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America's Best Road Trips For Foodies (PHOTOS)

Posted: 08/30/2012 7:00 am

Despite the many annoyances of driving -- traffic, road rage, rest-stop bathrooms -- the allure of the road trip is still strong. That's because the window of an automobile is still the best way to explore the American landscape, from the craggy coastlines of the Pacific Northwest to the buffalo-dotted grasslands of South Dakota's Badlands National Park. Itineraries across the country cater to barbecue fiends, culture hounds and oenophiles.

Here, Food & Wine names America's Best Road Trips.

-- Ratha Tep, Food & Wine

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  • Arizona: Ancient Monuments and the Red Rock Scenic Byway

    <em>Phoenix to Sedona: about 130 miles</em> <strong>Why go:</strong> The cliff dwellings of Montezuma Castle National Monument are over 1,000 years old, and towering sandstone rock formations along the 7.5-mile Red Rock Scenic Byway date back to prehistoric times. Sedona's Crescent Moon picnic area at Red Rock Crossing in Coconino National Forest is the best place to watch the sun set. <strong>Where to stay:</strong> Sedona's Enchantment Resort features a Yoga for Foodies package from December 1 to 4, which includes morning and afternoon yoga sessions followed by a wine or chocolate tasting or even a three-course meal (doubles from $295, Yoga for Foodies retreat from $1,990). <strong>What to eat along the way:</strong> In Sedona, the kitschy Coffee Pot Restaurant keeps 101 kinds of omelets in its repertoire, and the Barking Frog Grill specializes in buffalo burgers and cactus fries. Plus: <a href="" target="_hplink">Best Burgers in the U.S.</a> <em>Photo Courtesy of Enchantment Resort </em>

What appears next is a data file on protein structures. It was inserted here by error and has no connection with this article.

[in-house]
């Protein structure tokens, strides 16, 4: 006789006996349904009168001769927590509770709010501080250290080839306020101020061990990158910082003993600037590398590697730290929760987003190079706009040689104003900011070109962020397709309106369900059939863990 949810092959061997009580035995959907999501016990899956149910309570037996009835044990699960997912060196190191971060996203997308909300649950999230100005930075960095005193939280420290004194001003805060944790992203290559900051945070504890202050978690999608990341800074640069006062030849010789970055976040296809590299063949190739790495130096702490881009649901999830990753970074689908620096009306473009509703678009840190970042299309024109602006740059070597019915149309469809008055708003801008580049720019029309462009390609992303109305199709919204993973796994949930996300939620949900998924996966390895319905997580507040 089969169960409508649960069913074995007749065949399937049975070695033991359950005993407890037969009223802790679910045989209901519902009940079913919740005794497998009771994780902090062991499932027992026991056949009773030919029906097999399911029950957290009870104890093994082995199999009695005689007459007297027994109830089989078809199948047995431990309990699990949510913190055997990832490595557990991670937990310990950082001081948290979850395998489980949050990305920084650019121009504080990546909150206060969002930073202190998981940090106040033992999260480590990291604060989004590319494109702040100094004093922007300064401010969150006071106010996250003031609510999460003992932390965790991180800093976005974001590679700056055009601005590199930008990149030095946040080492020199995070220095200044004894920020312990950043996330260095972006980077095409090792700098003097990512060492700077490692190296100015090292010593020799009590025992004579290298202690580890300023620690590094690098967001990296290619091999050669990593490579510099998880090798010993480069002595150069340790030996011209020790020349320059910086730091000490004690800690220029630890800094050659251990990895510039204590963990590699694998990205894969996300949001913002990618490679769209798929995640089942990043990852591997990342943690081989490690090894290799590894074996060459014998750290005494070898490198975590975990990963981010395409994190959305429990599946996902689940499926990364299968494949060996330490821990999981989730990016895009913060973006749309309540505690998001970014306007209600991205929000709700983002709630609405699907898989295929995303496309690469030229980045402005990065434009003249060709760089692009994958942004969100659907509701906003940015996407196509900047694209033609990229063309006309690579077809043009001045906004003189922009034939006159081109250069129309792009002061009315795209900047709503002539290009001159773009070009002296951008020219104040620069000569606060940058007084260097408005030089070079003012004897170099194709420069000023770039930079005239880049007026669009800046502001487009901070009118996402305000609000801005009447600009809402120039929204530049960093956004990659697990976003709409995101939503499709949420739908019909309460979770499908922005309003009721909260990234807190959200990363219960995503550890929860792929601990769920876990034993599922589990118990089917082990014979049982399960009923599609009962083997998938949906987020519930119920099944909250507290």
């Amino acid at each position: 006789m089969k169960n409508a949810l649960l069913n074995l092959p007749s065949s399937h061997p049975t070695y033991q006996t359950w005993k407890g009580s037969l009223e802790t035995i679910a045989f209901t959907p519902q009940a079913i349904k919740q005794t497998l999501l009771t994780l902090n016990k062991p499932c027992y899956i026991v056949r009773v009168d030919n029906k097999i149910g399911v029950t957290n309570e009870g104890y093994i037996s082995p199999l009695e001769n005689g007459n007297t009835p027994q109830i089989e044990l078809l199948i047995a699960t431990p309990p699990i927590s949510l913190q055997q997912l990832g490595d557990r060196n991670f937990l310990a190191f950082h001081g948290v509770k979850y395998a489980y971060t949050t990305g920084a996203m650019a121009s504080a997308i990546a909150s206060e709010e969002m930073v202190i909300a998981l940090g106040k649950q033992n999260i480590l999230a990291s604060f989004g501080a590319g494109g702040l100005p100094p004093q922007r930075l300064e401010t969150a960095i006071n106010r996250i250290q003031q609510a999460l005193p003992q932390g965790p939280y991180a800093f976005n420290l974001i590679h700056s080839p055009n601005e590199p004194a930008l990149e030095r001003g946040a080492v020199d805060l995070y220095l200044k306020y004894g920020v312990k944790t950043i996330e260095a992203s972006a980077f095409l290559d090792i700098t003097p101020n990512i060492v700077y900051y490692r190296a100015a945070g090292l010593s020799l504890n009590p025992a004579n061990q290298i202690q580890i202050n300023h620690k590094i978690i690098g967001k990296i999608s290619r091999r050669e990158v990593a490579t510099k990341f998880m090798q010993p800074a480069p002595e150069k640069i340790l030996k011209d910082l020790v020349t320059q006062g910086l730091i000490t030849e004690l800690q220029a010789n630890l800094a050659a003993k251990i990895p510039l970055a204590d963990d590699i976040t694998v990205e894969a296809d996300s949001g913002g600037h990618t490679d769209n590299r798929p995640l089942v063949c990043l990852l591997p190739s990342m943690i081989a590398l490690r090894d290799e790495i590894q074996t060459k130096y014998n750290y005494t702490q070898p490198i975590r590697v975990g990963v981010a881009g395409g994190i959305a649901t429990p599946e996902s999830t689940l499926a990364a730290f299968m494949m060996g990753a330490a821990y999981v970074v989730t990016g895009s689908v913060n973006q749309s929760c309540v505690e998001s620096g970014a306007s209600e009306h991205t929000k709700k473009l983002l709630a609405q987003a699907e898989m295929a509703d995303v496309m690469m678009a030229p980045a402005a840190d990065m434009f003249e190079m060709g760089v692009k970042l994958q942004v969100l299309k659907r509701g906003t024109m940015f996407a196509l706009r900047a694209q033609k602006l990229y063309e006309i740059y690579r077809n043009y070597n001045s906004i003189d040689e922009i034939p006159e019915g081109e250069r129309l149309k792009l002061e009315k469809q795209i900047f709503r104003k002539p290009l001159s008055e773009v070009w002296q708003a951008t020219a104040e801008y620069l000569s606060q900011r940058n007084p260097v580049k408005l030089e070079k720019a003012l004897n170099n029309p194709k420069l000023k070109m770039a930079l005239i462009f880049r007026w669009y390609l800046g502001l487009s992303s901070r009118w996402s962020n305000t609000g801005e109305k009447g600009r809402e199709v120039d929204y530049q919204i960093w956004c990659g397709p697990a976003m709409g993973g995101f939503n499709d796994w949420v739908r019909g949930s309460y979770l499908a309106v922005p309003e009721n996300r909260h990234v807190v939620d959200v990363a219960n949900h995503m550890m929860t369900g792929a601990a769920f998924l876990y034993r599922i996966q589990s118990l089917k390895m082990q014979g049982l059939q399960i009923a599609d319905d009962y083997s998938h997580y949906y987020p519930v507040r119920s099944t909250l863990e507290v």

• California: Santa Barbara and Big Sur

    <em>Los Angeles to Big Sur: about 300 miles</em> <strong>Why go:</strong> Convertibles were made for drives like this. After a quick stop inland for a Santa Barbara wine tour, and a peek at majestic Hearst Castle, the route heads up the ruggedly beautiful Big Sur Coast Highway, through giant redwood groves with a backdrop of crashing waves. <strong>Where to stay:</strong> Post Ranch Inn's rooms have breathtaking ocean views 1,200 feet above sea level (doubles from $595). <strong>What to eat along the way:</strong> Meats grilled over an open fire of red oak and an excellent wine list make the Hitching Post II a super-popular roadside steakhouse in Buellton; Big Sur Bakery's oversize pastries, beautiful omelets and wood-fired breads provide a thrilling break from burritos and trail mix. Plus: <a href="" target="_hplink">America's Best Bars</a> <em>Photo Courtesy Hearst Castle®/California State Parks </em>